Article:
The past few weeks saw a white T-shirt vigil protesting the death of army corporal Hung Chung-chiu (洪仲丘) followed by another demonstration in which protesters vowed to “tear down the government.” These two social movements were very different in their nature, but both served to demonstrate that the legitimacy of the government of President Ma Ying-jeou (馬英九) and Premier Jiang Yi-huah (江宜樺) has been weakened. These events have also precipitated a debate on civil disobedience.
The general assumption is that civil disobedience movements are founded on five basic principles. That is, that they are concerned with the public interest; that they give rise to public debate and scrutiny, seeking a change in the law or in public policy; that they happen only after all alternatives have been exhausted; that they proceed in a peaceful manner; and that the proponents are willing to accept the legal repercussions of their actions.
It may not always be that straightforward: All of these five principles entail various qualifications, and not everyone is in agreement regarding the details. Moreover, they all need to be understood and modified according to the actual political, social and historic context in which they occur.
In terms of Taiwan’s recent experience, the white T-shirt vigil organized in Hung’s memory was not strictly about civil disobedience, although it did carry a strong message that things could not continue in the way that they had. More specifically, the protesters said a collective “no” to the way the authorities are governing the country, and to the parts of the system relevant to their grievances, such as the existence of military courts.
To these things, they expressed their dissatisfaction, and their refusal to continue to accept the system. However, the way they carried out the demonstration was conspicuously one of “obedience.” That is, they broke no laws, and they carried out their protest in an orderly manner. Insisting on saying no, and yet refusing to resort to disobedience, they still managed to secure their goal of seeing military trials abolished in the nation.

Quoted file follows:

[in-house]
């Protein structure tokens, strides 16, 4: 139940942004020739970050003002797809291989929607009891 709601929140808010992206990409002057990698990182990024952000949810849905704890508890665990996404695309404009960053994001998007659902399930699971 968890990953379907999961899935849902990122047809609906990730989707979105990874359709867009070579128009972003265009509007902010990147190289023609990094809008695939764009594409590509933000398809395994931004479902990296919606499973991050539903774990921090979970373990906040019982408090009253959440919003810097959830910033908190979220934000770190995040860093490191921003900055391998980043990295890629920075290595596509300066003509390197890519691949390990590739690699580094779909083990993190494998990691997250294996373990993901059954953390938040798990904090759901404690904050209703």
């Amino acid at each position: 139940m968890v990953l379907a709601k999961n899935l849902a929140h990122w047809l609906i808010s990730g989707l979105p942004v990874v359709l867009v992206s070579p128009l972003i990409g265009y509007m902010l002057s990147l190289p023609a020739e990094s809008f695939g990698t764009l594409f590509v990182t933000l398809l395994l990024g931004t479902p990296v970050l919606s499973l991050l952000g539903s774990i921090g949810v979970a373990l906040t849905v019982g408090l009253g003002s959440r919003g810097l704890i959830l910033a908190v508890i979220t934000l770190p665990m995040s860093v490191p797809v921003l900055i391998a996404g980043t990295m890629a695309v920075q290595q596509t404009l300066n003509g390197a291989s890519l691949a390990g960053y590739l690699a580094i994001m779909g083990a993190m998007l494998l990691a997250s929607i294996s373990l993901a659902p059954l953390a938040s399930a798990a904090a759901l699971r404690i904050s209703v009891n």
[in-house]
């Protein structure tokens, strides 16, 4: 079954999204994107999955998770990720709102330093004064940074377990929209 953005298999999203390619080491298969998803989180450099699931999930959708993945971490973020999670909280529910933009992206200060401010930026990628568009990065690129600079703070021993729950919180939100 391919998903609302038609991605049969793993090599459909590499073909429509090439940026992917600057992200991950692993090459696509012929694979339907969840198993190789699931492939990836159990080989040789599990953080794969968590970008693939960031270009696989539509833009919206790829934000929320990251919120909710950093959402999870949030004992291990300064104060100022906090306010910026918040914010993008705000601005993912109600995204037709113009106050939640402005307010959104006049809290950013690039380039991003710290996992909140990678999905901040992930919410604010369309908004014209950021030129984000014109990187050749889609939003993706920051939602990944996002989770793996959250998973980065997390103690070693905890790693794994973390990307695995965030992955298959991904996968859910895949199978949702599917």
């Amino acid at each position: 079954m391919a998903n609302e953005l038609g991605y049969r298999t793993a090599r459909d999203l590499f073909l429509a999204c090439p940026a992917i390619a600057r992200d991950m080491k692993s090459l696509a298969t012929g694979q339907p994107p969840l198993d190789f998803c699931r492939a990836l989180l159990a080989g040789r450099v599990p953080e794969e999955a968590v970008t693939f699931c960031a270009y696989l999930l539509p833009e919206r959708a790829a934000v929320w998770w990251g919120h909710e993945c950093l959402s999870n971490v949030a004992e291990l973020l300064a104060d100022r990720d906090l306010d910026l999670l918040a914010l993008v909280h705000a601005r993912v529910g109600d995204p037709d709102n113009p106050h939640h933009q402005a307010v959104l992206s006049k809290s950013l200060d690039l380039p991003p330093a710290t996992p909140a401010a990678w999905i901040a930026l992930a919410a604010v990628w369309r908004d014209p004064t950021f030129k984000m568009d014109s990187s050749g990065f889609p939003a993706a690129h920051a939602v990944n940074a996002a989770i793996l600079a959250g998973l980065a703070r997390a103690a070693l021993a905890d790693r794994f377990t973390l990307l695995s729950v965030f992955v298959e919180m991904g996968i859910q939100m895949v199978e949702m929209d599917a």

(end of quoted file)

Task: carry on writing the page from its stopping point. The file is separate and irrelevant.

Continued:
There is no way the “tear down the government” movement could have adopted this model, as government officials at the very highest level had blatantly reneged on promises made in black and white, and people found themselves in a direct confrontation with police and the earth-movers brought in to demolish their homes. That they did not take up arms themselves was already adequately temperate and civilized, and naturally the subsequent protests had little alternative but to adopt this “civil disobedience,” supposedly in violation of the law.
How can actions taken in violation of the law have moral legitimacy? Good intentions were never an adequate defense, so what makes people involved in civil disobedience an exception? The experience in Taiwan is informative. By “tearing down the government” the protesters were seeking to symbolically dismantle a “corrupt government” to defend the fundamental principles of a “legitimate” government. They were attempting to openly explain what type of government qualifies as a government deserving of respect, and what kind of principles of governance need to be upheld for a government to assert that it governs by common authority, as opposed to by force. This is civil disobedience at its most profound.